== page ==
New Bible reading
I don't know how you do it. I don't even know if you do it. But if you do it, you need to discern whether, for you, routine is a friend or an enemy, or a little bit of both. I'm talking, of course, about Bible reading.
Bible reading has fallen on hard times in America, and in American churches. Awash though we are in Bibles, and claim though we do to be Christians (at least on overwhelming majority of us), we are ignorant of the Bible.
It's time for we who know Christ to recover, or begin, the habit of encountering God through the scriptures, because it's by absorbing God's glory and responding to God's revelation that we're transformed, and thus able to increasingly fulfill the purpose for which we were created. Our purpose, of course, is to make the invisible God visible, by manifesting increasing doses of mercy, truth telling, humility, forgiveness, courage, justice, beauty and more in our world. God will express these things uniquely through each of us, but the means by which He will shape us is the same. We're shaped in response to revelation. Thus, if I'm ignoring God's revelation, I'm cutting myself off from the means of transformation. What's more, I'm choosing instead to be shaped by other forces, since the reality is that none of us are autonomous agents shaping ourselves.
For me, I need both routine in variety. I need routine in setting a time of day to receive from God through the Bible. For me this is morning, before the day is swallowed by activity. I can manage to squeeze other things into my life in the margins - exercise, eating, reading, even blogging. But if I miss the appointed time for reading, it's rare that I catch it later in the day. So I try to make it an appointment.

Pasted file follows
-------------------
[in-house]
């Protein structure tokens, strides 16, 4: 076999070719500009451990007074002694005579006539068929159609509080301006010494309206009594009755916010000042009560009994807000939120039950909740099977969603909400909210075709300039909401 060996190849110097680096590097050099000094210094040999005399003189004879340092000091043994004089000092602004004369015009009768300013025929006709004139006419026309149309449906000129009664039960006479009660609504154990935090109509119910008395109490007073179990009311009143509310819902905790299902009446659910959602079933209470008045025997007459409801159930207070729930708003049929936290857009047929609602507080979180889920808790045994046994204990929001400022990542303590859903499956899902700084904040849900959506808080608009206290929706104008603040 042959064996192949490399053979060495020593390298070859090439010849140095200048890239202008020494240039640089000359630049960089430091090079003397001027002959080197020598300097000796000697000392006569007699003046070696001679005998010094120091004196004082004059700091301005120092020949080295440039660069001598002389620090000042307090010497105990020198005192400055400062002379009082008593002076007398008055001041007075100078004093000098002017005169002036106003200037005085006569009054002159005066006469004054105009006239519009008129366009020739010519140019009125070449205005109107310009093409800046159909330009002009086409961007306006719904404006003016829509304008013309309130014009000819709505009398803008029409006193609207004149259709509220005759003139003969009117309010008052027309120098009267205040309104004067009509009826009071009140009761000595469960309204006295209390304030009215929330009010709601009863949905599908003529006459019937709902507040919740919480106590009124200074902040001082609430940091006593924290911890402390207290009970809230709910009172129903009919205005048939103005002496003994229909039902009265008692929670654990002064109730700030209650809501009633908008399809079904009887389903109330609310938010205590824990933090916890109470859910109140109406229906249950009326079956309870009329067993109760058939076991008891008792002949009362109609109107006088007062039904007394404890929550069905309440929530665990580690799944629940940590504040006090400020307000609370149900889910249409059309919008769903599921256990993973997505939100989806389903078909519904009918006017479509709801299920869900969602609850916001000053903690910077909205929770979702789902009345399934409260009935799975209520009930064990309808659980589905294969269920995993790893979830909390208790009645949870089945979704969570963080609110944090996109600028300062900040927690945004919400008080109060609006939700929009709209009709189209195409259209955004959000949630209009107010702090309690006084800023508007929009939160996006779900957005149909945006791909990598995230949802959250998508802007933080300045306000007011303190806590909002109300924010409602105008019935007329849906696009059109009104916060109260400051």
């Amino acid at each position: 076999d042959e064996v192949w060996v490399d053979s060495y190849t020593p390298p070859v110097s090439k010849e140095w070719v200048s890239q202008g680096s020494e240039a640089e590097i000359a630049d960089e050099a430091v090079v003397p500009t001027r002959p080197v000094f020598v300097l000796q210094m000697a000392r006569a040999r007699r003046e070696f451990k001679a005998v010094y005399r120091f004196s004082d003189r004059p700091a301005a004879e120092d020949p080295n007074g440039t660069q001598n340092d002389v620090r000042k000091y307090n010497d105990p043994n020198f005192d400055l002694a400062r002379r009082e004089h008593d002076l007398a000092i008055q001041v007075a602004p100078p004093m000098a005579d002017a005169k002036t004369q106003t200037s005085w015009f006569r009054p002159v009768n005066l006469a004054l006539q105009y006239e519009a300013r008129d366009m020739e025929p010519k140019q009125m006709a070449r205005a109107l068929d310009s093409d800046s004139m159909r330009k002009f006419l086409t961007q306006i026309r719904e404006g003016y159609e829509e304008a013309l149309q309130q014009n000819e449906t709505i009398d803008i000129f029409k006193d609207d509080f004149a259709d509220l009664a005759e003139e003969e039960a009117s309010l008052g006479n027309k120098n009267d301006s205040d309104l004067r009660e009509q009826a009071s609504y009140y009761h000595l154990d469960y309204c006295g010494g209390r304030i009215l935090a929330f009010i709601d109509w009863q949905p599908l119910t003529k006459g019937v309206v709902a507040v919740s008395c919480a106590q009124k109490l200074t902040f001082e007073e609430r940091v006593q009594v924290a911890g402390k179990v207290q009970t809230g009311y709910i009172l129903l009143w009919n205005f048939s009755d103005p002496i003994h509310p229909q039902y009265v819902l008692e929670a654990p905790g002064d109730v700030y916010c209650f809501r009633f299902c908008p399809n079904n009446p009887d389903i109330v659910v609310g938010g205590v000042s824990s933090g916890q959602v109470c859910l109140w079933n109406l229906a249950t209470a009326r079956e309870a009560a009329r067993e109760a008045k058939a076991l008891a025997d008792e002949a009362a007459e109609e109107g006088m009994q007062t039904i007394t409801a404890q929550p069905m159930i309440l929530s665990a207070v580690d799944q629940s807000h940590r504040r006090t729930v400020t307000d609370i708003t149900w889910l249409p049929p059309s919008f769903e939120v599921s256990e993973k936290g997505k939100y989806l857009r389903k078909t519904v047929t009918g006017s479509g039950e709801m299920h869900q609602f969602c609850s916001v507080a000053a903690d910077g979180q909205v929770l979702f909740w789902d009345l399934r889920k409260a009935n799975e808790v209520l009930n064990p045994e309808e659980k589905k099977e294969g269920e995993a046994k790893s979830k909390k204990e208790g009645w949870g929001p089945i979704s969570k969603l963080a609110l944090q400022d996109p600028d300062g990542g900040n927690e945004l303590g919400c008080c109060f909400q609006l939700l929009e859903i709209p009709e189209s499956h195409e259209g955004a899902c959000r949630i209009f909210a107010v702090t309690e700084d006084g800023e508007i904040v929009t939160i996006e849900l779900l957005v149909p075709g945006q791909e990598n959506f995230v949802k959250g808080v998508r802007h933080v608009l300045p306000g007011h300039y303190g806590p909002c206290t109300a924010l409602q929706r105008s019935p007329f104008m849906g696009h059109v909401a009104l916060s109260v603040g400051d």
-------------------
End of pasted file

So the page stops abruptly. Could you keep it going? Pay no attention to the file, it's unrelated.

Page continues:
But I need variety in how I digest the Bible. I've been in a period of doing daily readings out of the Celtic Daily Prayer book, a marvelous little work that exposes one to Old and New testaments around a theme each day. But I'm missing the continuity of a larger story, and feeling the need to fortify myself in preparation for some summer teaching, so for the next little while, I'll be reading through I and II Kings, and Romans.
This morning, in I Kings 1, I was struck by the discord among God's children over who would be David's successor to the throne. God's people fighting over positions of power? You've never heard of that, have you? This story reminds me of how easily our own needs for security, or meaning, or power, or intimacy, or ________ (fill in the blank with your own story) can create in us a demanding posture, rather than a submissive one. "I will be king, God's will be dammed!" was the attitude of Adonijah.
Only he wouldn't say it that way, which is too bad, because had he done so it would have been much more honest, and easier to see the deception. Instead he hired priests to offer sacrifices, so as to 'bless and sanctify' his rebellion. It's always this mixture of our lust with God words, worship songs, offerings, and prayers that create the problem. The mixture confuses us. And the reason for this is because we can't really know the heart of Adonijah, at least not on the surface of things. He appears to be following God. So do many cult leaders. He offers 'killer' worship services (with all the sacrfices being offered, this is intended to be a pun). But beneath it all is rebellion born from insecurity.
I'm reminded this morning to open my hands, to quit grasping or clinging to power, authority, position, vocation, geography, or any other thing. It's much simpler to rest and let God run the show. But to do so, I need to trust that God will take care of me, a lesson I learn well by, of all things, reading the Bible regularly.